Find out about the different forms of treatment for psychotic disorders, including medication, psychological therapies and self-help strategies.
This can help if:
- you or someone you care for has been given a diagnosis of schizophrenia
- you're worried that you might be suffering from schizophrenia and want to know more about it
- you think that someone you know may have schizophrenia and want to know how to help them.
What is schizophrenia?
'Schizophrenia' is a term used to describe a mental health condition that can impact on a person’s perception of reality and their behaviour. It affects about 1 in every 100 people in Australia. Schizophrenia is most often diagnosed by a psychiatrist (a doctor who specialises in understanding mental distress), who uses the diagnosis in deciding on the most effective treatment.
Signs and symptoms of schizophrenia
Like psychosis, people with schizophrenia can report the following symptoms:
- unusual ideas or beliefs about yourself or the world, some of which may be frightening
- hearing sounds or voices that other people can’t hear, or seeing images that others can’t see (known as ‘hallucinations’)
- the feeling that others might be in control of your body or thoughts
- trouble with thoughts getting jumbled, so that it may be hard to make sense of what people are saying or to express yourself clearly to other people
- behaviour that seems odd or that other people might find strange.
In schizophrenia, these experiences last for more than a month – even for six months or longer. Other common symptoms of schizophrenia are problems with low mood and motivation, isolation from family and friends, and feeling cold or emotionless. People with schizophrenia may also have trouble with thoughts, concentration, speaking and memory. In more severe cases, they may have problems with movement.
What causes schizophrenia?
A lot of research has attempted to uncover the causes of schizophrenia. It’s not easy to determine the causes, because the symptoms can vary from one person to another. While genetic factors seem to play a role (i.e. you’re more likely to get schizophrenia if you have a close family member with the disorder), other factors such as trauma (frightening or life-threatening things happening to you), stress, problems at birth and significant drug use are also associated with schizophrenia.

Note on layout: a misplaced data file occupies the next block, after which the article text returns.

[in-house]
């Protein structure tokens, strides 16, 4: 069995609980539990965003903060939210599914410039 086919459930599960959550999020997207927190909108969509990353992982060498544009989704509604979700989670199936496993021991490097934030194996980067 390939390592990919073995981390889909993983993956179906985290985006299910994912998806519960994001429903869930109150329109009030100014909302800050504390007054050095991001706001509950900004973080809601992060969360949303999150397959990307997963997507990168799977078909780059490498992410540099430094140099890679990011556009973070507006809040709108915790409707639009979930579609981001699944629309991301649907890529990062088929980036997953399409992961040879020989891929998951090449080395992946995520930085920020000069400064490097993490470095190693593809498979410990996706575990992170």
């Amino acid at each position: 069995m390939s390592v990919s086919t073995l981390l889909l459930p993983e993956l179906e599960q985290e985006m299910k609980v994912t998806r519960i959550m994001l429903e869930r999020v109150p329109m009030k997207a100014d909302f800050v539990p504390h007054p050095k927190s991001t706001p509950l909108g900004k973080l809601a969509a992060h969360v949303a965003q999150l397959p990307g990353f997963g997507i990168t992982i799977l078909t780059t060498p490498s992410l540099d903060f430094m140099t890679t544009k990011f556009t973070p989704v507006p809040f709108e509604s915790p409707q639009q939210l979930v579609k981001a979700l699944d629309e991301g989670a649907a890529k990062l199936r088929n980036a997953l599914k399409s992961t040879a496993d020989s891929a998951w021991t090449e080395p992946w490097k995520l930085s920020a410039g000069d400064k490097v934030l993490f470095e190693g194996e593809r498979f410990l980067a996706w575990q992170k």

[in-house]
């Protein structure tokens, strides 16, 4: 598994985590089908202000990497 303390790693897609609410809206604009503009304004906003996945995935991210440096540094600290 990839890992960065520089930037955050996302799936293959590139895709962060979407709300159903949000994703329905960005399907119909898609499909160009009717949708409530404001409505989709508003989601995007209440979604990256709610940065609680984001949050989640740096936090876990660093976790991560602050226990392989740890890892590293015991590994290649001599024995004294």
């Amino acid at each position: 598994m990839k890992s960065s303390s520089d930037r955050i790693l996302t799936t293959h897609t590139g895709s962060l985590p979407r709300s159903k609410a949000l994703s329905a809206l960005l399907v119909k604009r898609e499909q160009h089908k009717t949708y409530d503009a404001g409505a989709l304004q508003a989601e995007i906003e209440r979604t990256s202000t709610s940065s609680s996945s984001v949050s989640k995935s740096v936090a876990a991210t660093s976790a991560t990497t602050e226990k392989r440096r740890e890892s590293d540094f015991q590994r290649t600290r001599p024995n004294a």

What are the treatments for schizophrenia?
Medication: Schizophrenia is most commonly treated with anti-psychotic medications. These work by influencing the way the brain responds to certain chemicals such as dopamine. They can be very useful for reducing frightening experiences such as hearing or seeing things that others don’t hear or see, or having thoughts or ideas that lead to unusual behaviour.
Anti-psychotic medications can have side effects. If any of these are troubling you, it’s important to discuss this with your doctor so that an alternative medication can be offered or the dosage reduced. Medications may also be prescribed to assist with other problems, such as low mood or anxiety, or to help with sleep.
Psychological therapies: Psychotherapy for schizophrenia can assist with teaching skills and techniques for coping with stress and improving quality of life. Some therapies have been shown to be effective in helping people who hear voices. Psychological therapies for schizophrenia include cognitive behavioural therapy, acceptance and commitment therapy, and family therapy. Open Dialogue, a recently developed therapy that involves including family and social networks in treatment, has shown promising results in several countries.
Lifestyle changes: For many people, improving general health and reducing stress through activities such as art, music and exercise can support recovery. Avoiding drugs and alcohol and getting good sleep can also help.
Practical support: Assistance with goals to do with study or work can also reduce stress and improve quality of life for people with schizophrenia.
What can I do now?
- If you think that you or a friend may be experiencing schizophrenia, it’s important to seek professional support. Organisations such as Headspace, or your local GP, can be a good place to start.
- Find a doctor, psychiatrist or therapist you feel you can trust and that you get along well with. They will help you or your friend understand or make sense of worrying or strange thoughts and behaviours.
- If some of these experiences are making you or a friend feel unsafe, or if you’re having thoughts about harming yourself or someone else, you can call 000 or go to your nearest emergency department to access immediate help.
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